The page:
Tag Archives: Brian (K3ES)

Guest Post: Recipe for a Failed Activation in Allegheny National Forest?

Many thanks to Brian (K3ES) who shares the following field report:


Recipe for a Failed Activation at K-0619?

by Brian (K3ES)

A couple of days before Christmas, high winds came, temperatures dropped, and 3 inches of snow made a real nuisance of itself by blowing around and re-covering anything that was swept or shoveled. With daily high temperatures below zero (Fahrenheit) and wind gusts over 40 miles per hour, the weather just didn’t make for much fun outdoors. In fact, we hunkered down and didn’t get beyond the end of the driveway for four days. So when the winds calmed and temperatures rose, I really needed to get out of the house for a bit. What better way than to walk up the road and activate K-0619? Even with temperatures in the low 20s, I should be able to finish a quick activation. And so it was planned…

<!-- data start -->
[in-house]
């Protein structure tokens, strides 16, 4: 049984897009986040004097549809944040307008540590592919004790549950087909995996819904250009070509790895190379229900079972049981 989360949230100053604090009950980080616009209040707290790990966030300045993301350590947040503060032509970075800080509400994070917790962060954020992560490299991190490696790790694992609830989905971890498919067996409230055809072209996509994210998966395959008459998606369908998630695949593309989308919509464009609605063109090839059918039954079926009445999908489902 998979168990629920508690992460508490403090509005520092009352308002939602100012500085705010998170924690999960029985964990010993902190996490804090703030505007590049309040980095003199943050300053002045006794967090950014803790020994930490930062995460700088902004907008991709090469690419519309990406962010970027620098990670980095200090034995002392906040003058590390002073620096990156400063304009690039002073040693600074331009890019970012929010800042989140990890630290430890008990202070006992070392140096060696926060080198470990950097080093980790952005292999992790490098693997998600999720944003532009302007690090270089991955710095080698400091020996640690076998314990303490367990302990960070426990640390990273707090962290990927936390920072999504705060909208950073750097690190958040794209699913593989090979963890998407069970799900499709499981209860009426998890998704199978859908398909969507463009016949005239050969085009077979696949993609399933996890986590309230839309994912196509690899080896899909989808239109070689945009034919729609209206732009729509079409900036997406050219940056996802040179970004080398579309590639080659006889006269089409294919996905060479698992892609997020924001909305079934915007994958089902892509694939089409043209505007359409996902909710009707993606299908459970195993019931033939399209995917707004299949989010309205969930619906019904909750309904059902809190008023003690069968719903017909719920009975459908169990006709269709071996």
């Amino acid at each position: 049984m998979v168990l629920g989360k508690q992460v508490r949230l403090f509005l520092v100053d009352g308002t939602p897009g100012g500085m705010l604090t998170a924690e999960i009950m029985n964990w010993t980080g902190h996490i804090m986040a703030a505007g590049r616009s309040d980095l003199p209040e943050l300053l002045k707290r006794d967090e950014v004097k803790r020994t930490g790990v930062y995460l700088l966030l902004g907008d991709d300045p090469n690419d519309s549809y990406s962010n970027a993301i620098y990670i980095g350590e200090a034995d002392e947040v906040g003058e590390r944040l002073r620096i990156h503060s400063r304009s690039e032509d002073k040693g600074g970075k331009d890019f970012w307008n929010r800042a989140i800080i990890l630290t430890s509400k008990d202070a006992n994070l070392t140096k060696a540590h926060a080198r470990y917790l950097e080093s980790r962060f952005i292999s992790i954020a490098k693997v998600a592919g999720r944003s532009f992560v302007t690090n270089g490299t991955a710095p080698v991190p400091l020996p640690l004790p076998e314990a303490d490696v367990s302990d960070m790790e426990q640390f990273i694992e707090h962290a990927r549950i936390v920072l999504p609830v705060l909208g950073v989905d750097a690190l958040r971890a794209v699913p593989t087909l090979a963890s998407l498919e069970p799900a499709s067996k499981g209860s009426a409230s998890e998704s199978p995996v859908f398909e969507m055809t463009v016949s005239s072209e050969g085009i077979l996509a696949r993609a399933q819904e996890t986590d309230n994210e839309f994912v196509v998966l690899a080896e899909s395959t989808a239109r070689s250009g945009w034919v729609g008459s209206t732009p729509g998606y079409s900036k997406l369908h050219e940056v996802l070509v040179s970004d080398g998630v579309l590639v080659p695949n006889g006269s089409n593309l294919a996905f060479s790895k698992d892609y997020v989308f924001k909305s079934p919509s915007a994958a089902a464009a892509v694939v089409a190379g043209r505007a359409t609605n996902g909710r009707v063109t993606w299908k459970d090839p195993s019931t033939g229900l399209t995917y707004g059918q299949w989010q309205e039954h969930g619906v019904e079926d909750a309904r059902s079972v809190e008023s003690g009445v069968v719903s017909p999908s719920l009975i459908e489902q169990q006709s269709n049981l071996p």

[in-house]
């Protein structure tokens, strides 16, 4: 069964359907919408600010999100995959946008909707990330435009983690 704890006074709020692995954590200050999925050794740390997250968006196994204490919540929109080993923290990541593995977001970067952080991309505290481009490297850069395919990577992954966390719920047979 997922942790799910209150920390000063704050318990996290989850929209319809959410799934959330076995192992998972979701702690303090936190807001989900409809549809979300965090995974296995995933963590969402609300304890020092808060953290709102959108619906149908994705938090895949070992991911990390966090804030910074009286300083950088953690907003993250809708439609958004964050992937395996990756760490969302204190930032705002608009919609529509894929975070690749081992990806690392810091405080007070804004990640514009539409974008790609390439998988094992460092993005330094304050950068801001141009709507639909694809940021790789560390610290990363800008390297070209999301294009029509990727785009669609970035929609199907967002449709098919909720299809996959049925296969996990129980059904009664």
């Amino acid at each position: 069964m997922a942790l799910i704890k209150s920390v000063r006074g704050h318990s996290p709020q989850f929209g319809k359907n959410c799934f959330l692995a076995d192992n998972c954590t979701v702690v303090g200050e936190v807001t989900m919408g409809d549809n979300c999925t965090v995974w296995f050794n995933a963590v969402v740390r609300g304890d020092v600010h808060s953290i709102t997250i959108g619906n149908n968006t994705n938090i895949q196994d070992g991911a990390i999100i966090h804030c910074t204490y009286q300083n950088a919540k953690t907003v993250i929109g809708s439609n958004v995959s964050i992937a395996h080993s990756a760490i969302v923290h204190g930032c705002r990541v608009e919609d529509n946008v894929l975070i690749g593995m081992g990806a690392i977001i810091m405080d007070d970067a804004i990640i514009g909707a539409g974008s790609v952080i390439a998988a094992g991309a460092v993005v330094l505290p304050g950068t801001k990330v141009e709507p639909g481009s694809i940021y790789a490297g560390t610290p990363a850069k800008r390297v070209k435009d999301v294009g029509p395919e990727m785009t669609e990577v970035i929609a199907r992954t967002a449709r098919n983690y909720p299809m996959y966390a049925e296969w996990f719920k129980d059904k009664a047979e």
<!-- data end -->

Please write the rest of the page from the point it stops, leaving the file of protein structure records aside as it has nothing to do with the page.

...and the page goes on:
Of course just before walking out the door, it is always prudent to check on band conditions…

What did the sun just do to me, and how will I ever make 10 contacts on 5 watts before my fingers freeze???

Alright, I really need my outdoor time. Even if it means that I fail to activate the park this time, I’m going for it!!!

I walked down the driveway…

Off to the woods we go…

…up the road…

Fortunately the hike is less than ½ mile…
K-0619, Allegheny National Forest…

… and into the woods.

Snowy, peaceful, and lots of trees to support my antenna.

After getting to my spot, I set up my chair, laid out a trash bag to keep radio gear out of the snow, threw a line over a tree branch (it took two tries), and rigged the antenna. Continue reading Guest Post: Recipe for a Failed Activation in Allegheny National Forest?

Guest Field Report: K3FAZ, K3STL, and K3ES POTA in the Cold with a Bonus Gear Report

Many thanks to Brian (K3ES) who shares the following field report:


K3FAZ, K3STL, and K3ES POTA in the Cold with a Bonus Gear Report